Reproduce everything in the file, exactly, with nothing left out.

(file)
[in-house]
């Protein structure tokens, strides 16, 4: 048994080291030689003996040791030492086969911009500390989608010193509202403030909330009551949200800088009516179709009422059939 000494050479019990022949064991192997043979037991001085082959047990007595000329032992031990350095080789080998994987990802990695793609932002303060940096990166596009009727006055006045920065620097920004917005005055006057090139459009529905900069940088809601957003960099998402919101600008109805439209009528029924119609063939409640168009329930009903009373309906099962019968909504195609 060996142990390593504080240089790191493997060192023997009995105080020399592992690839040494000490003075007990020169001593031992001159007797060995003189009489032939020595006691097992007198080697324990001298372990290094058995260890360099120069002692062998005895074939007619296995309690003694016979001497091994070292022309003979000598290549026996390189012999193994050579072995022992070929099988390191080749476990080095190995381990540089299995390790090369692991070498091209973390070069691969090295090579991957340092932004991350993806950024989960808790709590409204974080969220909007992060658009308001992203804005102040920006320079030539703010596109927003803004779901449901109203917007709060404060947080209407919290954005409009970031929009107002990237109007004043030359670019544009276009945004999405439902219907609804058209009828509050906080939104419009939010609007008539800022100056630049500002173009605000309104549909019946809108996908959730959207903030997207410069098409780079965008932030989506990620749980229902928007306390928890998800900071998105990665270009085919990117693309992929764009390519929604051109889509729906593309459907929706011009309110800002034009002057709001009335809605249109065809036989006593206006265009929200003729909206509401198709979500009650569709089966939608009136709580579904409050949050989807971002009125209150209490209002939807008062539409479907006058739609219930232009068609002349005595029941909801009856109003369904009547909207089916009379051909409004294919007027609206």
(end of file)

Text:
[in-house]
């Protein structure tokens, strides 16, 4: 048994080291030689003996040791030492086969911009500390989608010193509202403030909330009551949200800088009516179709009422059939 000494050479019990022949064991192997043979037991001085082959047990007595000329032992031990350095080789080998994987990802990695793609932002303060940096990166596009009727006055006045920065620097920004917005005055006057090139459009529905900069940088809601957003960099998402919101600008109805439209009528029924119609063939409640168009329930009903009373309906099962019968909504195609 060996142990390593504080240089790191493997060192023997009995105080020399592992690839040494000490003075007990020169001593031992001159007797060995003189009489032939020595006691097992007198080697324990001298372990290094058995260890360099120069002692062998005895074939007619296995309690003694016979001497091994070292022309003979000598290549026996390189012999193994050579072995022992070929099988390191080749476990080095190995381990540089299995390790090369692991070498091209973390070069691969090295090579991957340092932004991350993806950024989960808790709590409204974080969220909007992060658009308001992203804005102040920006320079030539703010596109927003803004779901449901109203917007709060404060947080209407919290954005409009970031929009107002990237109007004043030359670019544009276009945004999405439902219907609804058209009828509050906080939104419009939010609007008539800022100056630049500002173009605000309104549909019946809108996908959730959207903030997207410069098409780079965008932030989506990620749980229902928007306390928890998800900071998105990665270009085919990117693309992929764009390519929604051109889509729906593309459907929706011009309110800002034009002057709001009335809605249109065809036989006593206006265009929200003729909206509401198709979500009650569709089966939608009136709580579904409050949050989807971002009125209150209490209002939807008062539409479907006058739609219930232009068609002349005595029941909801009856109003369904009547909207089916009379051909409004294919007027609206």